Since adding them our Google webmaster's tool is much "happier".
When differentiating content based on user-agent and including the "Vary: user-agent" header in responses, you are effectively disabling HTTP caching. Because of the huge number of user agent strings, neither the server's output cache nor any CDN/intermediary cache will be effective at reducing request processing load. This is a very poor trade-off, and typically unacceptable.
If you must serve dynamic content based on user agent, the third option on the cheat sheet is probably better: use rel=canonical with separate URLs per device class. On each request, the server would still sniff the device class from the user agent string, but if the sniffed class does not match the one designated by the URL, the server 302-redirects (temporarily) to the device-specific URL (else, it serves the appropriate HTML). This requires a little more programming effort, but is usually worth having both caching and SEO.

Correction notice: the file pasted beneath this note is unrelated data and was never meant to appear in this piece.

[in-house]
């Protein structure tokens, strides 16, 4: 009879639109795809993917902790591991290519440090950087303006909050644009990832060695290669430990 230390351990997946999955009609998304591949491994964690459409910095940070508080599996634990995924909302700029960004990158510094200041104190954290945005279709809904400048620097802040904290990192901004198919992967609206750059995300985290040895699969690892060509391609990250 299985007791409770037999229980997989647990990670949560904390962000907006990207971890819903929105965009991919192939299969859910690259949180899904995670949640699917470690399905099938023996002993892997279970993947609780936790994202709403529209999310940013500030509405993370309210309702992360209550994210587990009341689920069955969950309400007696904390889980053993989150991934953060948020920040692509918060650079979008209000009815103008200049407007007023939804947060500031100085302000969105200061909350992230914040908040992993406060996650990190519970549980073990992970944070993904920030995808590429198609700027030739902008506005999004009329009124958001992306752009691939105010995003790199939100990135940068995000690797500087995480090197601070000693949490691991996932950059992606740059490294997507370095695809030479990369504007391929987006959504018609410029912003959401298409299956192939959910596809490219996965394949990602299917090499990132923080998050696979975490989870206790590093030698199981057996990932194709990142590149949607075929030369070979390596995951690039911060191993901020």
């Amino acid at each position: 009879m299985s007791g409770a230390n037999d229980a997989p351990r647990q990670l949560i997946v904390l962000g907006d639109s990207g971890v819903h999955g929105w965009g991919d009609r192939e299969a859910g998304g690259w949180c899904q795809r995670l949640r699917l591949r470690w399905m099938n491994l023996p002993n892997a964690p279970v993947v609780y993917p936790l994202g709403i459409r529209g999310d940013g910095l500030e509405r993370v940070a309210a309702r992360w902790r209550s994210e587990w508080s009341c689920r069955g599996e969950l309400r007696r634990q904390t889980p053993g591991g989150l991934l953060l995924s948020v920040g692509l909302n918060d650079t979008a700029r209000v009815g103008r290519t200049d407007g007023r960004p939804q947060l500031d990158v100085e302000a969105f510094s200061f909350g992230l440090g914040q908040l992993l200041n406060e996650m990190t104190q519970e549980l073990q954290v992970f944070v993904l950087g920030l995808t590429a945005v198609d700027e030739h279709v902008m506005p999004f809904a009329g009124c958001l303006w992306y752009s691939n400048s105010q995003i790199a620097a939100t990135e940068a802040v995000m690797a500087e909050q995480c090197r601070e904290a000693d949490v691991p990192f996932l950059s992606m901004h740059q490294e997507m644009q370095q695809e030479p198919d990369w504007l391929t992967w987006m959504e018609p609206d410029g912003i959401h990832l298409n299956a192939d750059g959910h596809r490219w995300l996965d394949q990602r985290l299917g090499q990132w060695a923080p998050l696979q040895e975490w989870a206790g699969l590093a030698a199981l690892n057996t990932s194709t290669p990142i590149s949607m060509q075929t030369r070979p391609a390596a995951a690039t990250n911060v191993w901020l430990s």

(I dislike URLs that essentially represent the same content to vary in domain or path, so I distinguish them with a simple "?lite" query parameter. It's also very nice to have the server take into account an override cookie when sniffing the device class, which the user can set through UI in the site header/footer.)